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The durian is a type of tropical fruit predominantly found in Southeast Asia. The fruit is green to brown, oblong to round, prickly with strong sharp thorns and emits a strong, distinctive smell that for most people is offensive-smelling.

The durian is native to Indonesia, Malaysia, and Brunei, although it can grow in any similar climate. The center of ecologic diversity for durian is the island of Borneo. Thailand is a major exporter of durians. Other places where durian is grown include Mindanao in the Philippines, Queensland in Australia, Cambodia, Laos, Vietnam, India, and Sri Lanka.

Because the fruit's odour is offensive to some people, it is forbidden to bring durians as hand luggage on to aircraft belonging to some airlines. They are also forbidden on the Singapore public transit system.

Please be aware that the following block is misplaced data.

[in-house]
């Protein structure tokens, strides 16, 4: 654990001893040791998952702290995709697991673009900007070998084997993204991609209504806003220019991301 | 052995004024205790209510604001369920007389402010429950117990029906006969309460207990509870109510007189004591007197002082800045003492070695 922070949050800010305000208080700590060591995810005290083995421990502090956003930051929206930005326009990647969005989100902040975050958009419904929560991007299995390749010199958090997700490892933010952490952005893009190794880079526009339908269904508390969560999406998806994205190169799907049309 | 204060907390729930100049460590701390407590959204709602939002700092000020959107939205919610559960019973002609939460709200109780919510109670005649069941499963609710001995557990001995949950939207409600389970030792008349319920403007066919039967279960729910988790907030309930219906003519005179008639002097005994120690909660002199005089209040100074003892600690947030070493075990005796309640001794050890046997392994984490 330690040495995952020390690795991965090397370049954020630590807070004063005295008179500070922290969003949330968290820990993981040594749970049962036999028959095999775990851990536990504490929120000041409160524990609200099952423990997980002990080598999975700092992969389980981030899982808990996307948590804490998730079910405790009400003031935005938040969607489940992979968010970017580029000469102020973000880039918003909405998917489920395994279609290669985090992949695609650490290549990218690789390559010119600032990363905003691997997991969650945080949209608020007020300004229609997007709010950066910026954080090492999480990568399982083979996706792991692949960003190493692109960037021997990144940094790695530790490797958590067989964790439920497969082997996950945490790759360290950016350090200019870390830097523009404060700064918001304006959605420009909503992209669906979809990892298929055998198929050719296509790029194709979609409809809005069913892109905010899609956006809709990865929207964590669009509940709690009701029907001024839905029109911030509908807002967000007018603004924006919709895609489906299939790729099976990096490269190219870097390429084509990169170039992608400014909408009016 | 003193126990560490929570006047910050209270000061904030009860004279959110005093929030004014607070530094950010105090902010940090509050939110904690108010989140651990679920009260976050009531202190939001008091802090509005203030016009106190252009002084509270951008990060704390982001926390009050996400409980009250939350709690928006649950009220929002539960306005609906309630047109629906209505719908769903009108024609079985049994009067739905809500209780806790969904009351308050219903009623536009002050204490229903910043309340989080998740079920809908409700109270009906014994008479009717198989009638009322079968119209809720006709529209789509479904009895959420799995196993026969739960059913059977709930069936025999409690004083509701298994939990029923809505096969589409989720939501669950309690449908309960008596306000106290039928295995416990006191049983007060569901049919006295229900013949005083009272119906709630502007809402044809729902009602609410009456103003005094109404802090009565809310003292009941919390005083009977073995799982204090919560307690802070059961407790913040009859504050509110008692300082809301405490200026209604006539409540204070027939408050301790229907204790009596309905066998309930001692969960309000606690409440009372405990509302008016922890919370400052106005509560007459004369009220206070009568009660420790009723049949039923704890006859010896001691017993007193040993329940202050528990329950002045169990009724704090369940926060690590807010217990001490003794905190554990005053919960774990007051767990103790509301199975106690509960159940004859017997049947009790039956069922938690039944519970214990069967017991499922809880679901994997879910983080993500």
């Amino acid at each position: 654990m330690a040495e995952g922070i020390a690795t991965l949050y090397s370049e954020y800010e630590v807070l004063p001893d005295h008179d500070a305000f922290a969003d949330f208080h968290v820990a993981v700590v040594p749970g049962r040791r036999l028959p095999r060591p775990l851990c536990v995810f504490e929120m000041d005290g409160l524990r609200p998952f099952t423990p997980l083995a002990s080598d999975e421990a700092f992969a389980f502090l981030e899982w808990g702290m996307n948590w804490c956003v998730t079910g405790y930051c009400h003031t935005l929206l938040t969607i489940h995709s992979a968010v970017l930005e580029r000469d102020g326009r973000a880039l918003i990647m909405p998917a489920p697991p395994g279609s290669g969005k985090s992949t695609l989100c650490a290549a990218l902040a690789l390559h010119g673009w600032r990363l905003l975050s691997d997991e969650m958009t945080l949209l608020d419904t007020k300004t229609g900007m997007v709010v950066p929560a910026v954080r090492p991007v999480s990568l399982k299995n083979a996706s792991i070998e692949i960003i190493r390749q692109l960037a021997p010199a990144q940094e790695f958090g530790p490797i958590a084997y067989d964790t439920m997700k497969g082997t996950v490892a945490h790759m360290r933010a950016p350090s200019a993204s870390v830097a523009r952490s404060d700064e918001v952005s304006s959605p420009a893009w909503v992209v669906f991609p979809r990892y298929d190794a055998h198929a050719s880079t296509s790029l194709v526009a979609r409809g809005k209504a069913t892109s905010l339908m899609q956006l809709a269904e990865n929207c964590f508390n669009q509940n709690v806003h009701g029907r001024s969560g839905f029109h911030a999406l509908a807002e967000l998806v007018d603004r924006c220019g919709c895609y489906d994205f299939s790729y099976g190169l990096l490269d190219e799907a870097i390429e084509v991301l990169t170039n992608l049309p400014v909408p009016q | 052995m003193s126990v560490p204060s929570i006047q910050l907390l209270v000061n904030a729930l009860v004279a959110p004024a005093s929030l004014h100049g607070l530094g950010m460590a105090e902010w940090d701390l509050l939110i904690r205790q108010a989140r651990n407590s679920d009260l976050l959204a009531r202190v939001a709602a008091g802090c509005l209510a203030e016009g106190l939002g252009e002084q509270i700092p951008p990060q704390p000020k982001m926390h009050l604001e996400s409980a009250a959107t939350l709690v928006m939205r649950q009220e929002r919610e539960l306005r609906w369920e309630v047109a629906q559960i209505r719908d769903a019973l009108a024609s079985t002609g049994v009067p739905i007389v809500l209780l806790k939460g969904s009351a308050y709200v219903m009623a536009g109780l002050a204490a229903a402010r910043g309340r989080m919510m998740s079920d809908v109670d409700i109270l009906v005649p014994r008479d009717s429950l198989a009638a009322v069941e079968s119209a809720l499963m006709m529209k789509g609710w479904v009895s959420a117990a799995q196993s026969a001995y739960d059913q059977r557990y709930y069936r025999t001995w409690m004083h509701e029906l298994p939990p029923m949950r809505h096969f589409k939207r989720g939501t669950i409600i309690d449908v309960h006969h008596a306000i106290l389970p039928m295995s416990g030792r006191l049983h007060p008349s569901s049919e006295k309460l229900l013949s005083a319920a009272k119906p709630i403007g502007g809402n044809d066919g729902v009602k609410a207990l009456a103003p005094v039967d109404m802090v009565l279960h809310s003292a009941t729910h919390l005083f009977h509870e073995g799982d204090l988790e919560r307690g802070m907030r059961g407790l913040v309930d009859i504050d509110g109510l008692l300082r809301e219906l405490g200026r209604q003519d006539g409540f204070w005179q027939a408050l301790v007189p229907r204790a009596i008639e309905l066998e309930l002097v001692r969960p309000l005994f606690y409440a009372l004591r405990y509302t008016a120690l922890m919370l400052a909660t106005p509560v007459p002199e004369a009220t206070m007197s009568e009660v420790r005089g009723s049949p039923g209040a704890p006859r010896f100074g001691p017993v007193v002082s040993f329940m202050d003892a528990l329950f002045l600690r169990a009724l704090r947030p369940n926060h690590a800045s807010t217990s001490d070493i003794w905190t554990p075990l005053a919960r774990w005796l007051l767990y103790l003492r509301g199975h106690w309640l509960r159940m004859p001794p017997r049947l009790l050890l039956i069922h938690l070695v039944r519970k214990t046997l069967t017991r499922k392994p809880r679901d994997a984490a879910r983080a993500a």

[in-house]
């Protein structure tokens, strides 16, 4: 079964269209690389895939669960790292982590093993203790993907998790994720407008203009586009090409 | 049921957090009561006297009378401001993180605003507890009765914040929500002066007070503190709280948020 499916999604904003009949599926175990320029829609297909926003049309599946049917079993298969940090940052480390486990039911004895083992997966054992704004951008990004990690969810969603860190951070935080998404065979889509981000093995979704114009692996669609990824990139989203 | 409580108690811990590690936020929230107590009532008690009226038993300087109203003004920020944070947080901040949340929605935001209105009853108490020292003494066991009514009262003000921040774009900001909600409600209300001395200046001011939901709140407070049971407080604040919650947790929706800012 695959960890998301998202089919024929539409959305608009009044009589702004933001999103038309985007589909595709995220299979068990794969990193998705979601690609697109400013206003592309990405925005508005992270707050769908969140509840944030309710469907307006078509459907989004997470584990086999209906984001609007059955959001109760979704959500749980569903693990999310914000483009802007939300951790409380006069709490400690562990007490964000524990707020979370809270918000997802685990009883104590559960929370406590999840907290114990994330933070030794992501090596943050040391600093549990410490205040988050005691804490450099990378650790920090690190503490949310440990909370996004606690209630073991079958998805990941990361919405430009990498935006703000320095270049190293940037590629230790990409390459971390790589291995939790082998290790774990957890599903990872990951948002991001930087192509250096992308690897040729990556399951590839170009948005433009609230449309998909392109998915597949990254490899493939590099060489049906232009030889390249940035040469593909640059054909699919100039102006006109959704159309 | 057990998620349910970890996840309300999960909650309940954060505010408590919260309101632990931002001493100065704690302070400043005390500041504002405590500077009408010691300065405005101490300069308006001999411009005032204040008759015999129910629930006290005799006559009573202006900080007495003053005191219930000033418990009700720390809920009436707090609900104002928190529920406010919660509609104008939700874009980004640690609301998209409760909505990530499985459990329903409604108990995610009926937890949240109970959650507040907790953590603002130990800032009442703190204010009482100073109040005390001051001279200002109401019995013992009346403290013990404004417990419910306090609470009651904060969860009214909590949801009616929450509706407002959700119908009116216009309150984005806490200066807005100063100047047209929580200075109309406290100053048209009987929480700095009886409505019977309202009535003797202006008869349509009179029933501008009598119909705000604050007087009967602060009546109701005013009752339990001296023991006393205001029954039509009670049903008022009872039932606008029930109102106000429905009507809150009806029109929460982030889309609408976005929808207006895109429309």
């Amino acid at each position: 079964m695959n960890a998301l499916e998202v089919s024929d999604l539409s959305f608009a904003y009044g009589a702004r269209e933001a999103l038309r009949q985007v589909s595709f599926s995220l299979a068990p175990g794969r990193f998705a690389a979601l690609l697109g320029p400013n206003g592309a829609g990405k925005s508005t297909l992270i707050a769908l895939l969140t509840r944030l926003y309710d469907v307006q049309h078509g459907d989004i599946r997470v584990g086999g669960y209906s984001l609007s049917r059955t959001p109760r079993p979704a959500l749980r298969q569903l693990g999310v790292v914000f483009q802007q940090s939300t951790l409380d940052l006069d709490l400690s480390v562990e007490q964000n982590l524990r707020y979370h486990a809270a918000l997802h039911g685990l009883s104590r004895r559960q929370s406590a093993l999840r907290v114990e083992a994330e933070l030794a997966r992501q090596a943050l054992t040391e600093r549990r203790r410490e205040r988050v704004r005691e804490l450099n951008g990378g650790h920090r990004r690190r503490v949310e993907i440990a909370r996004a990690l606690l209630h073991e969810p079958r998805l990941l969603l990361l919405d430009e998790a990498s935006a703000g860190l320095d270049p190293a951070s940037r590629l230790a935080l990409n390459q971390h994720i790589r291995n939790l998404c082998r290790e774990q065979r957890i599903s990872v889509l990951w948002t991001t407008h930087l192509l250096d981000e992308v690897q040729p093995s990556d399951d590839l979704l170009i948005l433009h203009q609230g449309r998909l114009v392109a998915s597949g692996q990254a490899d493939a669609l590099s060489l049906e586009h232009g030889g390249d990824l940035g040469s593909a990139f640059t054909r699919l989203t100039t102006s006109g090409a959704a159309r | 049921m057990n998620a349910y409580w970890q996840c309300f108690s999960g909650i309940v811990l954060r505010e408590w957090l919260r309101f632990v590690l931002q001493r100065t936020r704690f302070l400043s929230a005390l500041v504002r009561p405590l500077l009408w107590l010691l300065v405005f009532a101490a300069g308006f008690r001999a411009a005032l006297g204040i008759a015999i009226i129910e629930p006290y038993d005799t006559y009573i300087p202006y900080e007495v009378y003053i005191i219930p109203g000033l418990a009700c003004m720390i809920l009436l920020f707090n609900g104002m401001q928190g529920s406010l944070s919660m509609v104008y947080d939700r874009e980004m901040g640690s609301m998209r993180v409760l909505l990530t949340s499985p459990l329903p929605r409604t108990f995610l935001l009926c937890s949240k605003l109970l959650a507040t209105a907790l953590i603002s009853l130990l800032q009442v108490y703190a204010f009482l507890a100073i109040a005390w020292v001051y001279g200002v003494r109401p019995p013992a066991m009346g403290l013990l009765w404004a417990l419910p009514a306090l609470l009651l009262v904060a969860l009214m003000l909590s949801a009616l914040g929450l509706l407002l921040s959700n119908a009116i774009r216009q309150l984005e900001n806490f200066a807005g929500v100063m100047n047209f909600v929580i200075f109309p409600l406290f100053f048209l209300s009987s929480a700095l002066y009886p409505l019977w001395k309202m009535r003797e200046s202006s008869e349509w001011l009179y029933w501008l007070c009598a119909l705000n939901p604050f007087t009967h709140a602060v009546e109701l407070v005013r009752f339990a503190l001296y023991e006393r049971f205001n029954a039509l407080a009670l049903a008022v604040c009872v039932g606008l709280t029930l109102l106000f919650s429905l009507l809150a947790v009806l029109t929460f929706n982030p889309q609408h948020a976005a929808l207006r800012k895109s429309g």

Many people regard the durian to be a very tasty fruit; it is often called the "king of fruits" by locals. Some Westerners have described the fruit as "like eating custard in a public lavatory". The mild-tasting, large seeds can be roasted and eaten.

The durian tree grows up to 40 metres in height and durians can hang from any branches, and a typical durian can weigh 1-2 kg, so a durian plantation during durian season is hardhat territory. A durian falling on a person's head can cause serious injuries.

The scientific name for the durian of commerce is Durio zibethinus. Other edible durian species are sometimes available in the local markets of Southeast Asia. The scientific name of other species are Durio kutejensis, Durio oxlevanus, Durio graveolens, and Durio dulcis.

There are many clones of the durian, all having a name starting with D and a number. For example, some popular clones are D24, D99, D158 and D159 (this is the 'Mon Thong' variety).

In the Philippines, the center of durian production is Davao Region in Mindanao. The Kadayawan festival is an annual celebration featuring the durian in Davao City.

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